Here’s a video of a wonderful song by Greg Greenway that sums it up, “Do What Must Be Done.”

You Call That Hard Work?

In behavior, books, business, journalism, life, Money, photography, television, the military, work on June 20, 2011 at 12:42 pm
“]Cover of "Gorky Park [Region 2]"

We watched the terrific 1983 movie “Gorky Park” on the weekend.

In it, a young and handsome William Hurt, playing a Moscow cop, decides to reconstruct the facial features of two murder victims. In order to do so, he has the coroner (of course!) saw off their heads, which he then transports in two plain cardboard boxes tied with string.

Hm.

Carting about severed heads strikes me as a fairly tough day at the office….

Journalists’ jobs often throw them into bizarre and dangerous situations. You never really know what to expect when you work at a newspaper or wire service: might be a plane crash, the aftermath of a hurricane or another lying politician weeping to the cameras about his mistakes.

You learn to keep a fresh shirt and tie in your desk drawer and women, depending what sort of stories they’re covering, learn to wear flats and clothing you can run, squat and even climb in comfortably. (Yes, that would rule out pencil skirts and stilettos.) You discover that ink freezes taking notes in sub-zero temperatures.

The sweetie faced a much tougher gig than I — six weeks in Bosnia at Christmas, alone, shooting photos for The New York Times. He slept in an unheated cargo container, almost died in a snowdrift at dusk and ate a cup of dried chicken soup as his holiday meal. Like a soldier, he slept in his long underwear for weeks. Showers were rare.

My toughest? I’ve had a few, more emotionally draining than physically demanding or frightening. Sent on a midtown stake-out, I had to stalk a Quebecoise tourist who’d been stabbed in the ass (welcome to New York) — because I was the only Daily News reporter who spoke French. I hated chasing her around a local deli asking questions as much as she resented the intrusion on her privacy.

In Montreal, the night before I took my driving test, I had to cover a horrific car-bus head-on collision, the car’s windows sheeted with blood.

In Winnipeg, interviewing a woman whose life had been turned upside down by a terrible drug side effect meant watching her shake and cry, her Parkinsons’ disease aggravated by the very stress of talking to me about her nightmare. I felt like a demon. It was the only way to get the story.

Here’s the classic whine, “Money for Nothing” from Dire Straits:

Now look at them yo-yo’s that’s the way you do it
You play the guitar on the MTV
That ain’t workin’ that’s the way you do it
Money for nothin’ and chicks for free
Now that ain’t workin’ that’s the way you do it
Lemme tell ya them guys ain’t dumb
Maybe get a blister on your little finger
Maybe get a blister on your thumb

What’s the hardest thing you ever did and got paid for?

The Ex-Pat’s Dilemma: Where’s Home?

In behavior, blogging, children, cities, culture, domestic life, education, family, food, immigration, life, parenting, the military, travel, urban life, women, work, world on March 8, 2011 at 4:21 pm
A New And Accvrat Map Of The World.

Where in the world are you? Where is home? For now or for good? Image via Wikipedia

If you’ve ever left your home country behind to live abroad — as many of us do for work, study, a partner’s job or your parents’ profession — you’ve felt the visceral punch of cultural dislocation.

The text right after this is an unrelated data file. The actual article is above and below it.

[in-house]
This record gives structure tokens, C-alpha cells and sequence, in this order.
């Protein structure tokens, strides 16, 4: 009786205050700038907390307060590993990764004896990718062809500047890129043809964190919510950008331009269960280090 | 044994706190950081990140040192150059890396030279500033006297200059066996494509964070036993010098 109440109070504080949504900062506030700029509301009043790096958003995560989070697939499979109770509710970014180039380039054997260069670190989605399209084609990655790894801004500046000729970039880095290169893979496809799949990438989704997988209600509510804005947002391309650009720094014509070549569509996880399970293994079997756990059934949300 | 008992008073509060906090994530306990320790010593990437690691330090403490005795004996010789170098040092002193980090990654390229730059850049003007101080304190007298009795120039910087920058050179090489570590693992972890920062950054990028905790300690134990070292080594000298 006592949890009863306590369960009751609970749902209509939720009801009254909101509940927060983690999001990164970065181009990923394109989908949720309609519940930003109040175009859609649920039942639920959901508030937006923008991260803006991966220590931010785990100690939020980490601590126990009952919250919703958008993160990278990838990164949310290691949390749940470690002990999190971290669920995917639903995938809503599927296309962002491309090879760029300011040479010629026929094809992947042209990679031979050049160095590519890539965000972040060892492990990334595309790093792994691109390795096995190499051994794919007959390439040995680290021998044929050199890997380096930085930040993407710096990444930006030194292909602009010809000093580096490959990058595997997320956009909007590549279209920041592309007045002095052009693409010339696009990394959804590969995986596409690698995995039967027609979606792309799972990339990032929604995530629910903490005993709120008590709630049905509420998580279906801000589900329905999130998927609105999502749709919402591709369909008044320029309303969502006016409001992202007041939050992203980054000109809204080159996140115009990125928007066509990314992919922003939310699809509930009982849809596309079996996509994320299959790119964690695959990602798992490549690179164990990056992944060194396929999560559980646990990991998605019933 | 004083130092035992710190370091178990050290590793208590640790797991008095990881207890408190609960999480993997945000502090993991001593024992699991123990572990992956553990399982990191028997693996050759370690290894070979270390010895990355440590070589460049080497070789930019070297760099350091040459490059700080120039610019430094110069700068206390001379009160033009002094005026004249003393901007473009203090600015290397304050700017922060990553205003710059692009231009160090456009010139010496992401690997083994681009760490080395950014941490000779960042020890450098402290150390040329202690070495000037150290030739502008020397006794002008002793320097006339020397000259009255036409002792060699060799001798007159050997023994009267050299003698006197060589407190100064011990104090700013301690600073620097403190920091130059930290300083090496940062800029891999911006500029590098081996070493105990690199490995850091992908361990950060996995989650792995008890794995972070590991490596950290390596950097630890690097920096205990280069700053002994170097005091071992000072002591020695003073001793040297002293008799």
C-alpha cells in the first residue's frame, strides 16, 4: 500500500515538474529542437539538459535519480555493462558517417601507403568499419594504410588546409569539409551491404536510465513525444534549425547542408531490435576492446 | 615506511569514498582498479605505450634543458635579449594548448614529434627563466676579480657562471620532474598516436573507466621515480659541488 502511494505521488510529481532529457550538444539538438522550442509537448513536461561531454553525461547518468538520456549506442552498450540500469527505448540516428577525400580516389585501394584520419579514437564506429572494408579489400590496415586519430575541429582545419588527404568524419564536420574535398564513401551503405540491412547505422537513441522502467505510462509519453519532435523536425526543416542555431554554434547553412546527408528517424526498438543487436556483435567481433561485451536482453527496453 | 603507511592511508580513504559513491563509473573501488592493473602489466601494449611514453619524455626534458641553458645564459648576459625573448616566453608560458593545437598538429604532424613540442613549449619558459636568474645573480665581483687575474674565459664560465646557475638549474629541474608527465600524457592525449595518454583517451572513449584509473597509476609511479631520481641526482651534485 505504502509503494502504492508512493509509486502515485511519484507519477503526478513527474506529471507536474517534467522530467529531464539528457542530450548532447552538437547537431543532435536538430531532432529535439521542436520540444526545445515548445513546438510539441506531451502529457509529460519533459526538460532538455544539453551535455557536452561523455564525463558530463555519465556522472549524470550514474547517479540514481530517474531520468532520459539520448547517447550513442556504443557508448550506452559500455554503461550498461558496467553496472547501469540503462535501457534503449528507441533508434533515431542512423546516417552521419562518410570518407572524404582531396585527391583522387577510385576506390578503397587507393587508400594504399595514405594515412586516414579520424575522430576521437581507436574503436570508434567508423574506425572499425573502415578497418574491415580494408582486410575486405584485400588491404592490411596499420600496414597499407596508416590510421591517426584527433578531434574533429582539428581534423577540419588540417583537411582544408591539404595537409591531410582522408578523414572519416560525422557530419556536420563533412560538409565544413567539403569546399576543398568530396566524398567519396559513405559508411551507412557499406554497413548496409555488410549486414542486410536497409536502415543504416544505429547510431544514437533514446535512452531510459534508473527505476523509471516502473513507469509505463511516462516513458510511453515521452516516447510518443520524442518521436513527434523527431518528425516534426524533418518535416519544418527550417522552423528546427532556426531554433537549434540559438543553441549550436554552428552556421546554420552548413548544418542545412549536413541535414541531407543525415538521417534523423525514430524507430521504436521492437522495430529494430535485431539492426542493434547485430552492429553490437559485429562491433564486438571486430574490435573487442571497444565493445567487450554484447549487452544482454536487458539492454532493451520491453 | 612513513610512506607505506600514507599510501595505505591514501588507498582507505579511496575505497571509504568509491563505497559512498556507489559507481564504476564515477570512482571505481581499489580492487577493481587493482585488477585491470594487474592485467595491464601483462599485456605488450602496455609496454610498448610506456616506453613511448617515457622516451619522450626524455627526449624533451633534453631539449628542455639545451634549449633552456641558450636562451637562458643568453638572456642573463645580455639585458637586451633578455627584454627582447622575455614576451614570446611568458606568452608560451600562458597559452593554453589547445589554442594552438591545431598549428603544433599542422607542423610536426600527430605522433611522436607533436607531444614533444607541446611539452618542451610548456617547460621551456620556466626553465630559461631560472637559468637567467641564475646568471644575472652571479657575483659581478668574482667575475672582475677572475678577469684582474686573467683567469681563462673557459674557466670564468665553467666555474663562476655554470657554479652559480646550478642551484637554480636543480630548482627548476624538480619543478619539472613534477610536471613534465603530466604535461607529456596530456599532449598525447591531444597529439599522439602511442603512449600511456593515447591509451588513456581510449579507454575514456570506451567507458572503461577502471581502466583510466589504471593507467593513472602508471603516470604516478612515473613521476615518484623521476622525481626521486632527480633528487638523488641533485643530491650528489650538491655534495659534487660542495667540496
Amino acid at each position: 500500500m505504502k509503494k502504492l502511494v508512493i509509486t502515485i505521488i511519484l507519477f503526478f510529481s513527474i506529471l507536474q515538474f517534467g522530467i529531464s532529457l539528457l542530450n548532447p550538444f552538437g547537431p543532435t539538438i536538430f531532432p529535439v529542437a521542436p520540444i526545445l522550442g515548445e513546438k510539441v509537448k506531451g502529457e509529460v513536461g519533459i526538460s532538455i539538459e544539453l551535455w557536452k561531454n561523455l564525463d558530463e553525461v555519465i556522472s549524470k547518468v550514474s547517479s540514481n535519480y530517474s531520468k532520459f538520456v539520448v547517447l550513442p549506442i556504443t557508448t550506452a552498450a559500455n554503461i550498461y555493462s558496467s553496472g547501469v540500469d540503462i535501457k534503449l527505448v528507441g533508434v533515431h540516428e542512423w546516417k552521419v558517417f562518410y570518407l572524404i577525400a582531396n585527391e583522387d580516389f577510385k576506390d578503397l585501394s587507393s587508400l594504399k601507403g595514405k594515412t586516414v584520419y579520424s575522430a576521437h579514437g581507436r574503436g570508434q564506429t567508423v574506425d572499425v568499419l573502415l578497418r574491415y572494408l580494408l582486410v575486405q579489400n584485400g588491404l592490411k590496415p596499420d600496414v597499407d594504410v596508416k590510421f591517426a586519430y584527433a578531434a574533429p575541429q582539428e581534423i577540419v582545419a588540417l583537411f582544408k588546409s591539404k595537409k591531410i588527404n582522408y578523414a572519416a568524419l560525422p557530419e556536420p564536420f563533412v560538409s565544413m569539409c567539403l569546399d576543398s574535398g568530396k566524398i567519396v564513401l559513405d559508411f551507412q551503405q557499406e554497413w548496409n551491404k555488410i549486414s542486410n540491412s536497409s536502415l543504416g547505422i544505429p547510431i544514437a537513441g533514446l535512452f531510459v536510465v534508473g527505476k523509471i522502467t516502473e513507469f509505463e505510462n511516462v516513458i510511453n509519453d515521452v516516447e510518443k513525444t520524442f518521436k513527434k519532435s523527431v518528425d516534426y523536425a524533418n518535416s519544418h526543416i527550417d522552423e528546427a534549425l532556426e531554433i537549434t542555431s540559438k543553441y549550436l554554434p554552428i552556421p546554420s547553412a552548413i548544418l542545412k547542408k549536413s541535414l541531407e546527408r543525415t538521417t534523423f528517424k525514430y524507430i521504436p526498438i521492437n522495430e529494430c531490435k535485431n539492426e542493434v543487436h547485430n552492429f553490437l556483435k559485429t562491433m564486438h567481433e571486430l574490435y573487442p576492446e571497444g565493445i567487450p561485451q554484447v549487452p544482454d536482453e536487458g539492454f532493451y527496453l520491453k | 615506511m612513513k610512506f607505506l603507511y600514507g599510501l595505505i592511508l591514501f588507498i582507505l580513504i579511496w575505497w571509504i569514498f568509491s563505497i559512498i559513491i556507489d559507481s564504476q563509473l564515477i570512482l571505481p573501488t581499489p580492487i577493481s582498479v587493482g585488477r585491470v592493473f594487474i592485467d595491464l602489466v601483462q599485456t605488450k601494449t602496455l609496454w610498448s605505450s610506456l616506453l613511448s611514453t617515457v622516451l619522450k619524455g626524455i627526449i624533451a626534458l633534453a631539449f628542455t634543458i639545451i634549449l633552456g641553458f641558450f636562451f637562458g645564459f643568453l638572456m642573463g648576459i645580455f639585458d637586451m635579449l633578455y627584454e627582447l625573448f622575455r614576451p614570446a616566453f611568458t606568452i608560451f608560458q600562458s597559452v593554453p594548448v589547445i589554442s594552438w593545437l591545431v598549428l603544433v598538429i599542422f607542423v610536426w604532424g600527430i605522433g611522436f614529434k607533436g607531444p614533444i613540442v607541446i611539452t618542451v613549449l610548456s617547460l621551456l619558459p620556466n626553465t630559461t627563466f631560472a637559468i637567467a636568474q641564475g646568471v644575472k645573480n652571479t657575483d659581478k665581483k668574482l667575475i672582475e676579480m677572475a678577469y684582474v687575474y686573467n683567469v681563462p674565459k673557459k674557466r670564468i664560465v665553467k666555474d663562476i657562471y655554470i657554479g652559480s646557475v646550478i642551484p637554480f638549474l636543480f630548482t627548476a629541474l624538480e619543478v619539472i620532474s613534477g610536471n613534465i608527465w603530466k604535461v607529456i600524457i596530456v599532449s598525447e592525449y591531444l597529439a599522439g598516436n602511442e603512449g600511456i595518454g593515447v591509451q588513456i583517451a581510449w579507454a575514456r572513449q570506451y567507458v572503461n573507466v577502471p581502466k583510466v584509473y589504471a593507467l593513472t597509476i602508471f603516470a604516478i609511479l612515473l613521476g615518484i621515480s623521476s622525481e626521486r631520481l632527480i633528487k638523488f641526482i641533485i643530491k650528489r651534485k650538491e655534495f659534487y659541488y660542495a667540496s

You’ve become an ex-patriate.

(Not, as some think, an ex-patriot!)

The money/food/temperature/humidity/foliage/animals/language/flag/national anthem/what they eat for breakfast is all different, new, disorienting, unfamiliar.

What do you mean X is considered normal behavior? Are you kidding?

You might not be able to read road signs or communicate clearly with your physician, grocer, hairdresser, dentist or your kids’ friends.

If you stay long enough, and remain open to the culture of your new country (and there may be several along the way), you change, likely forever. Then, when you go “home” to the country you initially left behind, it now feels weird and alien.

I’ve worked as a cross-cultural counselor for Berlitz and loved it. I counseled senior American executives moving to (my native) Canada and Canadians moving to (my adopted land of 22 years) the United States. I love being the middleman, explaining the minutiae of daily life and social cues and faux pas.

Language skills are barely half the battle if you fail to understand the most fundamental attitudes underlying local choices, whether what to bring to a dinner when you’re an invited guest to knowing which local colleges are truly worth the time and money for you or your loved ones.

The learning curve is vertical.

I’ve just spent three weeks back in Canada, a mix of caring for my mother and vacation time, and it’s the longest I’ve been back since 1998, when I also spent three weeks here. But the culture shock this time, for a variety of reasons, has proven by far the hardest ever, partly because — surprise! — I have now truly adopted many of the behaviors and attitudes and expectations of my home just outside New York City.

In Canada, let alone Western Canada, many of these are deemed downright rude. Like:

Directness. In New York, where people rush about at warp speed all the time, few people waste time. It’s too valuable. So we often say exactly what we think, for better or worse, and get on with things. But being direct can lead to openly expressed differences of opinion which, in some cultures is a toxic choice…

Confrontation. In Canadian culture, about as popular as belching. Just. Not. Done. Those who do it or seek it are seen as boors and best ignored, no matter how urgent or pressing the underlying issue.